Five Ways Supply Chain Leadership Can Improve Sustainability
Guest post by Michael Koploy
Take a look at some of the largest companies in the world--Apple, Nike, Walmart, Toyota--and you’ll find some of the most sophisticated, complicated supply chains. Today, consumers and shareholders alike are taking a deeper look into these supply chains and asking for businesses to increase visibility and promote responsibility throughout its networks.
According to a report from PwC and EcoVadis, supply chain leadership often lacks the vision and strategy to successfully enact these initiatives:
“One of the main difficulties might be linked to the fact that few organisations have the necessary vision, organisation and budget to risk certain costs…for uncertain benefits.”
Supply chain leadership has to ask themselves: Are we focusing enough on sustainability and corporate social responsibility (CSR)? The following five areas of focus are important for supply chain leadership to connect CSR and sustainability in order to improved margins, reduce costs and lead to more responsible operations that hold a greater respect for our Earth and its citizens.
- Improve Sustainability Measurement. An important task for supply chain leadership is to accurately connect sustainability project costs and the impact on operations, costs and profits. Not only is it crucial to to prove this to decision makers, but it's also beneficial in gaining greater insight into the supply chain and the business, in general.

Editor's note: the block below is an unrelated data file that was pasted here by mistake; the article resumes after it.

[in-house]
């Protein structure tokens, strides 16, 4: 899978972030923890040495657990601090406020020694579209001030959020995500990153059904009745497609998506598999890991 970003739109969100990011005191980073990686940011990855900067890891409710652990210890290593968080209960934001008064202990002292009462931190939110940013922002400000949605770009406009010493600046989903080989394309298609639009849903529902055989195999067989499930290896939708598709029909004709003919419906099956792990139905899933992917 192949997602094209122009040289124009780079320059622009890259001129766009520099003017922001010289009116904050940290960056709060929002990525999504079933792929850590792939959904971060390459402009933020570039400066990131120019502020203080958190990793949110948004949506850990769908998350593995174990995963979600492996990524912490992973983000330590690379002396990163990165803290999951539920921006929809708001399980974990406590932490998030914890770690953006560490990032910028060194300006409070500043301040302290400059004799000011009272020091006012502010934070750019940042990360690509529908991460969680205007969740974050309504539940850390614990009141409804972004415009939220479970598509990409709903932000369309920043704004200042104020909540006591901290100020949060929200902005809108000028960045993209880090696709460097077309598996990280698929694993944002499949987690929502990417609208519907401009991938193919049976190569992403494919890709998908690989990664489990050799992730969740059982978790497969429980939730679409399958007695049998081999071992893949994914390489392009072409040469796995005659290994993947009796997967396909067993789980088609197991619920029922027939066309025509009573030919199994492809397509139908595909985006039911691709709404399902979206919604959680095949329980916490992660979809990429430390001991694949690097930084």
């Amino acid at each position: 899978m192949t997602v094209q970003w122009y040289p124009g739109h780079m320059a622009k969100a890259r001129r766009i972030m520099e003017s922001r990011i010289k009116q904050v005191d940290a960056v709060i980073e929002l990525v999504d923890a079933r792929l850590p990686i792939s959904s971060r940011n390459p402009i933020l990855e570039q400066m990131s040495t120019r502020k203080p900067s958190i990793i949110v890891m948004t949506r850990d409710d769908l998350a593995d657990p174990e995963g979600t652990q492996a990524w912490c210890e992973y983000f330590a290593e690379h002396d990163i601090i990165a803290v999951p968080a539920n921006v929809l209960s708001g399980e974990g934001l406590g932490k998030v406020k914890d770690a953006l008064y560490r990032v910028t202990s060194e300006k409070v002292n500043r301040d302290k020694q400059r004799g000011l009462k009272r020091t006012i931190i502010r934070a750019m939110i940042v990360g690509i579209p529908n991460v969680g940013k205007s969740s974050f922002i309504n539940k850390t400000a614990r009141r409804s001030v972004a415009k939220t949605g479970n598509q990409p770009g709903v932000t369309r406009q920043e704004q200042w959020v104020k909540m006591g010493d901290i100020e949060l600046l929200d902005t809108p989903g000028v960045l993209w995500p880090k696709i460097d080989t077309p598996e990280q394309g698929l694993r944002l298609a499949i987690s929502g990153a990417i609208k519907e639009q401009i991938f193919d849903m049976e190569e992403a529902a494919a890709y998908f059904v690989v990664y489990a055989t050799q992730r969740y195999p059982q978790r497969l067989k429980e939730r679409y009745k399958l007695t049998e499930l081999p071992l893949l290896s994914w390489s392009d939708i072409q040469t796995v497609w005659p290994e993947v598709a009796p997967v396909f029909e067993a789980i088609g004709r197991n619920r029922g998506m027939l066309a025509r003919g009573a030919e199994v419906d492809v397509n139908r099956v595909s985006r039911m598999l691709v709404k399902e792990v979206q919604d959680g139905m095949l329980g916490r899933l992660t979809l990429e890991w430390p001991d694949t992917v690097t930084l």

- Ask Suppliers to Become More Sustainable. Monica Gelinas, sourcing expert and principal at GritWork LLC, believes that businesses should extend an “olive branch” to suppliers and work together to improve efficiency and sustainability. The result will be lower costs for the business, and thus the consumer, as well as create more eco-friendly production.
- Improve Sustainability at the Level of Product Design. Improving sustainability at the level of product design leads to a positive downstream impact on entire supply chain--from production to transportation. For example, many cleaning product companies have moved to concentrated formula products that reduce production and transportation costs. In turn, these companies also have a sustainable initiative that their marketing team can build around.
- Avoid Socially-Irresponsible Suppliers. Nike came across this problem in the 1990s when child labor was found within its manufacturing plants. More recently, suppliers of the toy manufacturer Mattel were found to be shipping products with dangerous levels of lead paint. (The fallout cost the company $100 million in recalls.) Today, CSR is more than just a marketing ploy by brands--it’s a risk management strategy.
- Find Employees that will Drive Sustainability. While technology has improved the sophistication and execution capabilities of these business’ supply chains, effective and impactful sustainability requires leadership that can develop and drive sustainability throughout the business. “Companies need to figure out that it’s worth putting its ‘good people’ on these issues to realize eco-efficiency,” says Diane Osgood, Ph.D, of Osgood Sustainability Consulting.
What other ways can businesses improve sustainability among their supply chains?